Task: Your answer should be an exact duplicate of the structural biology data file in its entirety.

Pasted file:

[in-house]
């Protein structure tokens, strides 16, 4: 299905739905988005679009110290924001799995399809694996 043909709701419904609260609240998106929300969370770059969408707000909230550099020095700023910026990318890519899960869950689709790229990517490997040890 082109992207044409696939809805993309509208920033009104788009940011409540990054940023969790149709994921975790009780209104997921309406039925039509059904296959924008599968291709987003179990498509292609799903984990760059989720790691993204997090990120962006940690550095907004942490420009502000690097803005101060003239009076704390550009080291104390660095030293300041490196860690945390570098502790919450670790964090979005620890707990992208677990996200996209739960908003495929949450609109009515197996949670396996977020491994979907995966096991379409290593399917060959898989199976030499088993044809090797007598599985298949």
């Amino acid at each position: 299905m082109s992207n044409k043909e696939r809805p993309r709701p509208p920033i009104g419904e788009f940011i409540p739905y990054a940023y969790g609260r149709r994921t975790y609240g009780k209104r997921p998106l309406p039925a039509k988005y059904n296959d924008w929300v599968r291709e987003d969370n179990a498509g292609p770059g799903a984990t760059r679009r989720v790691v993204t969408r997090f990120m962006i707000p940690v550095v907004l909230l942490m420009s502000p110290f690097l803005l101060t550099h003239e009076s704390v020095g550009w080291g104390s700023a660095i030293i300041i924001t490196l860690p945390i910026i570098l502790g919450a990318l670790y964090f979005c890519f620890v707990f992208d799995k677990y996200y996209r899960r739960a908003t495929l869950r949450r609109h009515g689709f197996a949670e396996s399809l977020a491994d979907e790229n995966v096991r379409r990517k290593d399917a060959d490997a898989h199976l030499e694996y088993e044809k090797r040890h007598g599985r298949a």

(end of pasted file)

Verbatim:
[in-house]
């Protein structure tokens, strides 16, 4: 299905739905988005679009110290924001799995399809694996 043909709701419904609260609240998106929300969370770059969408707000909230550099020095700023910026990318890519899960869950689709790229990517490997040890 082109992207044409696939809805993309509208920033009104788009940011409540990054940023969790149709994921975790009780209104997921309406039925039509059904296959924008599968291709987003179990498509292609799903984990760059989720790691993204997090990120962006940690550095907004942490420009502000690097803005101060003239009076704390550009080291104390660095030293300041490196860690945390570098502790919450670790964090979005620890707990992208677990996200996209739960908003495929949450609109009515197996949670396996977020491994979907995966096991379409290593399917060959898989199976030499088993044809090797007598599985298949």
């Amino acid at each position: 299905m082109s992207n044409k043909e696939r809805p993309r709701p509208p920033i009104g419904e788009f940011i409540p739905y990054a940023y969790g609260r149709r994921t975790y609240g009780k209104r997921p998106l309406p039925a039509k988005y059904n296959d924008w929300v599968r291709e987003d969370n179990a498509g292609p770059g799903a984990t760059r679009r989720v790691v993204t969408r997090f990120m962006i707000p940690v550095v907004l909230l942490m420009s502000p110290f690097l803005l101060t550099h003239e009076s704390v020095g550009w080291g104390s700023a660095i030293i300041i924001t490196l860690p945390i910026i570098l502790g919450a990318l670790y964090f979005c890519f620890v707990f992208d799995k677990y996200y996209r899960r739960a908003t495929l869950r949450r609109h009515g689709f197996a949670e396996s399809l977020a491994d979907e790229n995966v096991r379409r990517k290593d399917a060959d490997a898989h199976l030499e694996y088993e044809k090797r040890h007598g599985r298949a």